Originally published on Steam

I got this game in a bundle a few years ago and assumed it was some sort of turn-based wargame. Going through the main campaign was pretty easy until I hit a wall on about the 8th or 9th level (of 19). It seemed like a poorly designed game with a very uneven difficulty curve. So I uninstalled it and forgot it existed. Recently, I noticed there was a sale on Zachtronics games. Since I enjoyed the SpaceChem demo and was interested in programming-type games, I thought I'd see if anything caught my eye. Imagine my surprise when I noticed I already owned one of their games: Ironclad Tactics. Knowing the developer and their style of game, I thought I'd give it another shot.

In truth, this is a deck-building puzzle game with steampunk story set in the Civil War-era United States. You can't necessarily play the game in a straightforward way. The strategy comes from selecting cards before each battle starts. There is tactics within each stage to pull off your chosen strategy, but winning is mostly about getting the right cards. So doing well means collecting the right cards and knowing how to use them. All the stages can (and should) be replayed to get new cards if you perform certain feats, such as using a particular set of cards. Many cards can be upgraded by meeting certain conditions, such as using them to attack a certain number of enemies or get a number of victory points.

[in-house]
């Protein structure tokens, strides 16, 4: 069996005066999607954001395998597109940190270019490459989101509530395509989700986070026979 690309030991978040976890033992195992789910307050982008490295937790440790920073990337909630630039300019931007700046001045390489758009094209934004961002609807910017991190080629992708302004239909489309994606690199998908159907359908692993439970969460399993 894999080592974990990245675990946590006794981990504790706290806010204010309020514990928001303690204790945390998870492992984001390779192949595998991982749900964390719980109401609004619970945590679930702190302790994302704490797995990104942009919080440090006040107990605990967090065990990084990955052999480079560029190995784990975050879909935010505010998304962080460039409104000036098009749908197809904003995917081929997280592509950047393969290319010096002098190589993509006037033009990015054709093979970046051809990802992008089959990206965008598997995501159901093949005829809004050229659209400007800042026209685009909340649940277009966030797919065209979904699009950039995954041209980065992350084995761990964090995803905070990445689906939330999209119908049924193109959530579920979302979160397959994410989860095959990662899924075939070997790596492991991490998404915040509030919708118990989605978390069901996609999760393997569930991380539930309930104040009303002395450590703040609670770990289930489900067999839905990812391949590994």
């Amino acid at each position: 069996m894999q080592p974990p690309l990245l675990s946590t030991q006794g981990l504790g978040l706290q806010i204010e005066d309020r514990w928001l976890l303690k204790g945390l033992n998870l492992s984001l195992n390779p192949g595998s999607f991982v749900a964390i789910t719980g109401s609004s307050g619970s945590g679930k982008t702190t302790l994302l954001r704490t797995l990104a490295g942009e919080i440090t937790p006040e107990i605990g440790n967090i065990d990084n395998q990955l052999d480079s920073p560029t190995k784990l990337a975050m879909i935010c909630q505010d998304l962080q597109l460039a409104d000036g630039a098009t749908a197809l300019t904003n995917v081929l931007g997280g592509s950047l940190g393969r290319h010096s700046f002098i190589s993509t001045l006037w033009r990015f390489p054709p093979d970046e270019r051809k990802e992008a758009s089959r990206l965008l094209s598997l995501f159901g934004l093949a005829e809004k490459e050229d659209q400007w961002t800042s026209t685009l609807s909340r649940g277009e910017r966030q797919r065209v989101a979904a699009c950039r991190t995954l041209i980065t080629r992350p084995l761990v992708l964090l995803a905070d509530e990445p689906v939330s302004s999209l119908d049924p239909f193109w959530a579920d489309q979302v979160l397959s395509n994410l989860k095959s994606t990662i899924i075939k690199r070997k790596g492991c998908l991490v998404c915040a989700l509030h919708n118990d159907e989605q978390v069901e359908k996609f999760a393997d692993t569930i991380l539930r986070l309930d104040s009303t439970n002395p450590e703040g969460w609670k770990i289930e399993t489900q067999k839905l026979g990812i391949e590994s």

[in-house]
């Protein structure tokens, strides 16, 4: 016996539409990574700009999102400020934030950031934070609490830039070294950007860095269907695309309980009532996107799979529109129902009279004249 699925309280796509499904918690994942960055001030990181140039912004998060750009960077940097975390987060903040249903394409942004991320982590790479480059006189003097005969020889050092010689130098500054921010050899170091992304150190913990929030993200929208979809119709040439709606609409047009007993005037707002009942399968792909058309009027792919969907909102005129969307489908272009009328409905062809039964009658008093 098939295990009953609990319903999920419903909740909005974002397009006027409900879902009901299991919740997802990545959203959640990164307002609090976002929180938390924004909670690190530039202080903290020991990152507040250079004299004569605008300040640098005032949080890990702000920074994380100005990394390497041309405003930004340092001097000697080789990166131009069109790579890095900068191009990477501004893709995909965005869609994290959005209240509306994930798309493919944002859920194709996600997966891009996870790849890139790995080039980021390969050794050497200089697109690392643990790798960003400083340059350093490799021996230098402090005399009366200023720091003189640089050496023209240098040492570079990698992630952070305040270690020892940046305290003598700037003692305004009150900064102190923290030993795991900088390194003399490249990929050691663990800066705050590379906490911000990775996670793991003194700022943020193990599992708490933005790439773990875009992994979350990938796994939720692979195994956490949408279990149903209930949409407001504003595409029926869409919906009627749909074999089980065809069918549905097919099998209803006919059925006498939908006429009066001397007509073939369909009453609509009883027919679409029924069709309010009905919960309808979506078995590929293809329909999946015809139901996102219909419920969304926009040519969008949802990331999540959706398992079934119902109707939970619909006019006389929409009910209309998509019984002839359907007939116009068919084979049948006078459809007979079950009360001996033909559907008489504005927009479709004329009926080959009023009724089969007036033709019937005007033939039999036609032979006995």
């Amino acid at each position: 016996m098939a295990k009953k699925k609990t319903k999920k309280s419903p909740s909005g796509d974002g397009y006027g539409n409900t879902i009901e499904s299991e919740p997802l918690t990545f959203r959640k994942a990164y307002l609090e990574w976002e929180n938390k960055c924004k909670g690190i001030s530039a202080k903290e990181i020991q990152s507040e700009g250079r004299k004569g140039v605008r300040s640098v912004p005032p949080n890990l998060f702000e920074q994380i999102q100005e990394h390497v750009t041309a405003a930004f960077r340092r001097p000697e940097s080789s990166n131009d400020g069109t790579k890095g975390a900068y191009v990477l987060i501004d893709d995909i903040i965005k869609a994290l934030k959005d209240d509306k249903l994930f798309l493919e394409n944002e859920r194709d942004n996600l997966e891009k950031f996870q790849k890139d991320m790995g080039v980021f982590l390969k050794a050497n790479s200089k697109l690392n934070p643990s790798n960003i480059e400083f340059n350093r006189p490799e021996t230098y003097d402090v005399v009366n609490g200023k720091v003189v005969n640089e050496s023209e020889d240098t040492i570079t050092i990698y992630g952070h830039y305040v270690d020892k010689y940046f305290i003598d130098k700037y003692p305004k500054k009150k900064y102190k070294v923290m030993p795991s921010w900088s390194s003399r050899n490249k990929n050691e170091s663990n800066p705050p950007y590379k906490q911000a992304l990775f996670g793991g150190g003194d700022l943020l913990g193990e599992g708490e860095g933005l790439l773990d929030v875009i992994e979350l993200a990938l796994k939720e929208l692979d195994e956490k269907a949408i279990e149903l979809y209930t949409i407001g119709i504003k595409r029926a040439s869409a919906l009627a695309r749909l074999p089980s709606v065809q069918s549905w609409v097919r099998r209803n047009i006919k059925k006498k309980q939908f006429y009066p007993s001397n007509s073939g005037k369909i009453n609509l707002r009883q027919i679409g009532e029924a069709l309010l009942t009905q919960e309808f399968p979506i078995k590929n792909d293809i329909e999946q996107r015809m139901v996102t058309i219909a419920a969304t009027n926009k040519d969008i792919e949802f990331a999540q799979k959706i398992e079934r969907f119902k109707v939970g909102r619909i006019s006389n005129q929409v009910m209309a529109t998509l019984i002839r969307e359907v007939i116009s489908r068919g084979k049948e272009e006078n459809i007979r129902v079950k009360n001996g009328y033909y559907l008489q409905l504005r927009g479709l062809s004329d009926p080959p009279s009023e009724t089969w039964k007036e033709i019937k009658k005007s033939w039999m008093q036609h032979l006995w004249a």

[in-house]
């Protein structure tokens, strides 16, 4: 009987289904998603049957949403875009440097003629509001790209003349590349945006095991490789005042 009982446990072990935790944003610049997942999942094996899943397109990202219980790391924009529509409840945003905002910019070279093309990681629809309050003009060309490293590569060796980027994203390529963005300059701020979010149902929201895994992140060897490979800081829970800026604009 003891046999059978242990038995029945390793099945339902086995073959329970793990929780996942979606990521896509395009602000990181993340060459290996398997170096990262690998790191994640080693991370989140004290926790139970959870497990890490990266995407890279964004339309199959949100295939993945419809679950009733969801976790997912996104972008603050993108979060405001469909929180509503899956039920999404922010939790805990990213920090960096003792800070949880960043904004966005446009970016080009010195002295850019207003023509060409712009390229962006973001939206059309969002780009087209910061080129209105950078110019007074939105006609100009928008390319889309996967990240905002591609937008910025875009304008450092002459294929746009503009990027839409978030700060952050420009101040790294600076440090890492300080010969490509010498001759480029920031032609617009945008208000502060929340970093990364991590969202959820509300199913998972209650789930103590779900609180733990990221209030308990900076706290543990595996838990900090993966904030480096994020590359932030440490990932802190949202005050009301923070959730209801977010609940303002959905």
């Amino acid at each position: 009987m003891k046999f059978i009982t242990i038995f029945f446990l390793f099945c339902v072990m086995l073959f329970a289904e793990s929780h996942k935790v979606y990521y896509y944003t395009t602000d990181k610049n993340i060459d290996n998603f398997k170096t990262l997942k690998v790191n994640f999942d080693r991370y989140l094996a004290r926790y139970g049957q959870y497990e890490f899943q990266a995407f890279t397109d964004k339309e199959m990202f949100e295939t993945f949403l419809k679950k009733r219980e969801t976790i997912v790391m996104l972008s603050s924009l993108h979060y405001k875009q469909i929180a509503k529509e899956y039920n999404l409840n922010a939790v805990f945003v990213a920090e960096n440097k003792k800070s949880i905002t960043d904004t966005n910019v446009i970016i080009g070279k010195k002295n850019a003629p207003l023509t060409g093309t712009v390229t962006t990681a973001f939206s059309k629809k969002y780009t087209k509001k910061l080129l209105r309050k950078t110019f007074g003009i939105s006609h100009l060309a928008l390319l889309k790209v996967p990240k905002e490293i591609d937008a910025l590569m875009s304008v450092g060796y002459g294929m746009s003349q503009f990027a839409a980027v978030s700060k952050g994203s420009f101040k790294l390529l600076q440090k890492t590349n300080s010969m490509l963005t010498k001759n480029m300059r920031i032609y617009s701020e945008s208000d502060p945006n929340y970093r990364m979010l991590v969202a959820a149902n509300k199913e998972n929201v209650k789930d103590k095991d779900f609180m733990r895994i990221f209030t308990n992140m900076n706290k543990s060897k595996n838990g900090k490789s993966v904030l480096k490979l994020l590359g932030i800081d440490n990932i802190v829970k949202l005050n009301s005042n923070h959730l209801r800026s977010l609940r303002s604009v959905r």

The trick is it's hard to know how to pick cards until you play the stage and fail. You might get lucky the first time by picking cards that happen to work well, but that's the exception. It might help to look at the optional goals, but winning those often depends on cards that you aren't guaranteed to have yet. Trial and error don't exactly work the best with a narrative game. Neither does replaying the mission you just beat to beat it a different way. This might be why the story doesn't stick with me at all.

On the other hand, building an effective deck and using it well can be a lot of fun. The true gameplay loop includes quitting a mission halfway when you realize a card isn't working or you need another card added in. Often a card seems pointless when you first get it, but starts looking useful when you try later stages or combine them with newly unlocked cards. Some levels have puzzles that illustrate the use of certain cards. (The puzzles aren't all that hard, but they are reasonably enjoyable and quick.)

Putting together decks is somewhat simplified by not allowing more than 2 factions. Since each faction has distinct characteristics, you can plan decks that combine strengths. The levels have an interesting variety of obstacles and a few have unique objectives which give more reason to explore various deck combinations. Each deck is also given appropriately themed names such as "The Monroe Engagement" and "Remarkable Bastion". (I don't know if there is any particular method to these names or if they are just random.)

Considering there is a New Game Plus mode and the expansions are now bundled with the base game, there's plenty of content and replayability here. My sessions tend to be short since they do get puzzly and my brain gets tired after I complete a challenge. I do enjoy returning to the game after a break, however. I might complain a bit about the luck required sometimes (often when a needed card doesn't show up), but that's part of the challenge of building an effective deck. Most likely the solution is to swap out whatever cards aren't helping.

In summary: an enjoyable game if you know what you are getting yourself into.